The last chapter of Tractate Yevamot begins on today’s daf with yet another variation of a travel scenario first introduced back on Yevamot 87:
A woman whose husband and co-wife traveled to a country overseas and witnesses came and told her, “Your husband died,” she shall not marry. And she also shall not enter into levirate marriage until she knows whether she, her rival wife, is pregnant.
In this case, a woman’s husband has gone overseas with one of his other wives. Witnesses then report that he has died. The mishnah teaches that she should not marry another man because, if the husband was childless, she must marry her late husband’s brother. But she can’t do that just yet because if the co-wife turns out to be pregnant, the obligation of yibbum goes away. So the woman is in a bit of a bind until she can determine if her co-wife is pregnant or not.
At this point in our exploration of Tractate Yevamot, we are fully aware of the Gemara’s ability to introduce additional levels of complexity to what it finds in the Mishnah. We’ve had more than our share of “and what if this happens” scenarios that have stretched our imaginations and challenged us to use every ounce of logic our brains could muster. But on today’s daf, the Gemara goes no further. On the contrary, it puts on the brakes.
A careful read of the mishnah reveals an extra word in the final sentence: “she.” The text could have conveyed the same thing without that word, stating simply “until she knows whether her rival wife is pregnant.” But instead it includes an extra word, and by now we know what this means: The extra word must be here to teach us something. And what might that be?
The Gemara states:
It teaches us this: We are concerned (about a possible pregnancy of) this rival wife, but we are not concerned about another rival wife.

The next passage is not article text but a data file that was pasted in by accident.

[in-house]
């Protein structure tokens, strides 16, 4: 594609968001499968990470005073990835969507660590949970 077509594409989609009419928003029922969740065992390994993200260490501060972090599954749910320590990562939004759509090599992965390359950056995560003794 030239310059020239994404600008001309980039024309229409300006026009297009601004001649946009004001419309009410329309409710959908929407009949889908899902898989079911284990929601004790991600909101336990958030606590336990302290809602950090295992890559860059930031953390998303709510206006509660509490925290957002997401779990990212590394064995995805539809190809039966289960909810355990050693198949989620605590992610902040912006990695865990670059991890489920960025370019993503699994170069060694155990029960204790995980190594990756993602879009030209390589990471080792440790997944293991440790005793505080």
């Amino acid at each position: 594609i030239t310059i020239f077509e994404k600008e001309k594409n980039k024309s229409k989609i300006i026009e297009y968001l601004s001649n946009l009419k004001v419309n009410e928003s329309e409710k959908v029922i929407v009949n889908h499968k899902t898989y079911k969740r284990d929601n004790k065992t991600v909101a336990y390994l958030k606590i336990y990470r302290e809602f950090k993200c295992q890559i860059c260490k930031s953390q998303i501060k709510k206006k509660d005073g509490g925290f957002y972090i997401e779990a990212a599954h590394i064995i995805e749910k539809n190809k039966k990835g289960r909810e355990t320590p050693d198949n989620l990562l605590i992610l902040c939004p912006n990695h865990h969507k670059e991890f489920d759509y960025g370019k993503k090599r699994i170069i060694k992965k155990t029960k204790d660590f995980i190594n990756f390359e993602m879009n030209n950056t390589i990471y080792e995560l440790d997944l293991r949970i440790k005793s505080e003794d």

In other words, should you be thinking that we ought to be concerned not only with the possible pregnancy of the rival wife mentioned in the mishnah, but also the possibility that the husband met, married and impregnated a different woman while traveling overseas, you don’t have to worry. The additional word in the mishnah makes clear that our concern is only with the potential pregnancy of the co-wife who joined her now-deceased husband in travel.
While it has been a while, this isn’t the first time that we’ve seen the Talmud curtail a discussion to keep itself from going over the talmudic deep end. We learned back on Yoma 2 that while we designate a backup High Priest for the Yom Kippur ceremony in the Temple in case the original becomes impure, we do not have to designate a backup wife for the High Priest in case his wife dies suddenly (the High Priest has to be married to perform the ritual). And we learned on Pesachim 9 that once we’ve cleaned our house for Passover, we don’t worry that an animal dragged some hametz from a neighbor’s home into our own.
In both of these cases, the Talmud tells us that if we headed down those paths, there would be no end to the matter. Maybe the backup wife needs a backup too in case she dies. Maybe an animal carried hametz from another town. If we entertained all these possibilities, we’d never be able to move on.
At various points in our study of Yevamot, it seemed like the rabbis could have taken a similar tack and said we’ve gone far enough with this — and didn’t. Lucky for us, there was an extra word in the mishnah that triggered that response today.
Read all of Yevamot 119 on Sefaria.